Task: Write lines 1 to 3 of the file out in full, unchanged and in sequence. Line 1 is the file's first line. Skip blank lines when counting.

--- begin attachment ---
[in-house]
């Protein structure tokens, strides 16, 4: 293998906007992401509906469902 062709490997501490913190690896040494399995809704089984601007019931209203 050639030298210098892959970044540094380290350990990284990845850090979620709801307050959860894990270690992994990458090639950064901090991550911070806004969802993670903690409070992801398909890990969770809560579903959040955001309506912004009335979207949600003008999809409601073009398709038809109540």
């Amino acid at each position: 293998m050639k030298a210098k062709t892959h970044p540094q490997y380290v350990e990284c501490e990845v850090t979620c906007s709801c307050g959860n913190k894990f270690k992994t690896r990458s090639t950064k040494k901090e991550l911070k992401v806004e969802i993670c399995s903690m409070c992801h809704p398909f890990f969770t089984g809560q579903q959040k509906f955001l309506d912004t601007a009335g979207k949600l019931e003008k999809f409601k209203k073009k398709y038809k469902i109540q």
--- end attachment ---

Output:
[in-house]
């Protein structure tokens, strides 16, 4: 293998906007992401509906469902 062709490997501490913190690896040494399995809704089984601007019931209203 050639030298210098892959970044540094380290350990990284990845850090979620709801307050959860894990270690992994990458090639950064901090991550911070806004969802993670903690409070992801398909890990969770809560579903959040955001309506912004009335979207949600003008999809409601073009398709038809109540």
């Amino acid at each position: 293998m050639k030298a210098k062709t892959h970044p540094q490997y380290v350990e990284c501490e990845v850090t979620c906007s709801c307050g959860n913190k894990f270690k992994t690896r990458s090639t950064k040494k901090e991550l911070k992401v806004e969802i993670c399995s903690m409070c992801h809704p398909f890990f969770t089984g809560q579903q959040k509906f955001l309506d912004t601007a009335g979207k949600l019931e003008k999809f409601k209203k073009k398709y038809k469902i109540q």